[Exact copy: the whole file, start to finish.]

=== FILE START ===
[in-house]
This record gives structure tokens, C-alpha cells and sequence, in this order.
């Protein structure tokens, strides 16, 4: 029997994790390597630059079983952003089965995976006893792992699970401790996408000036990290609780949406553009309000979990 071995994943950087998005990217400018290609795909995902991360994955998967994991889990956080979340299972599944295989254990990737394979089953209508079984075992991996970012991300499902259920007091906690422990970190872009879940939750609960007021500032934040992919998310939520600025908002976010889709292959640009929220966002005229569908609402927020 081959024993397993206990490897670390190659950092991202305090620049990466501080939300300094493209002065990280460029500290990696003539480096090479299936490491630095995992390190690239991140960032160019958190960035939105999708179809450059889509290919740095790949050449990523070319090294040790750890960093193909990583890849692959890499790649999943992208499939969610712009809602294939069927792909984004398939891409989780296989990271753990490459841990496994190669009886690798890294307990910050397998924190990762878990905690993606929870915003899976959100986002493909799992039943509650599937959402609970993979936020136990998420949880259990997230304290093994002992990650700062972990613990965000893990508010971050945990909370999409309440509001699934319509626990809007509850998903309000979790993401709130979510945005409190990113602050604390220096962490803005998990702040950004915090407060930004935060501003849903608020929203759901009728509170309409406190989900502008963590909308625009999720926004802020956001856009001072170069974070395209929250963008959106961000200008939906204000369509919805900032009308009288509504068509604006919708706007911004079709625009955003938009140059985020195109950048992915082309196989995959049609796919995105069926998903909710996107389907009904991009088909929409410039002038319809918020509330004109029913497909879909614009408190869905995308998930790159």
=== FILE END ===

[in-house]
This record gives structure tokens, C-alpha cells and sequence, in this order.
């Protein structure tokens, strides 16, 4: 029997994790390597630059079983952003089965995976006893792992699970401790996408000036990290609780949406553009309000979990 071995994943950087998005990217400018290609795909995902991360994955998967994991889990956080979340299972599944295989254990990737394979089953209508079984075992991996970012991300499902259920007091906690422990970190872009879940939750609960007021500032934040992919998310939520600025908002976010889709292959640009929220966002005229569908609402927020 081959024993397993206990490897670390190659950092991202305090620049990466501080939300300094493209002065990280460029500290990696003539480096090479299936490491630095995992390190690239991140960032160019958190960035939105999708179809450059889509290919740095790949050449990523070319090294040790750890960093193909990583890849692959890499790649999943992208499939969610712009809602294939069927792909984004398939891409989780296989990271753990490459841990496994190669009886690798890294307990910050397998924190990762878990905690993606929870915003899976959100986002493909799992039943509650599937959402609970993979936020136990998420949880259990997230304290093994002992990650700062972990613990965000893990508010971050945990909370999409309440509001699934319509626990809007509850998903309000979790993401709130979510945005409190990113602050604390220096962490803005998990702040950004915090407060930004935060501003849903608020929203759901009728509170309409406190989900502008963590909308625009999720926004802020956001856009001072170069974070395209929250963008959106961000200008939906204000369509919805900032009308009288509504068509604006919708706007911004079709625009955003938009140059985020195109950048992915082309196989995959049609796919995105069926998903909710996107389907009904991009088909929409410039002038319809918020509330004109029913497909879909614009408190869905995308998930790159």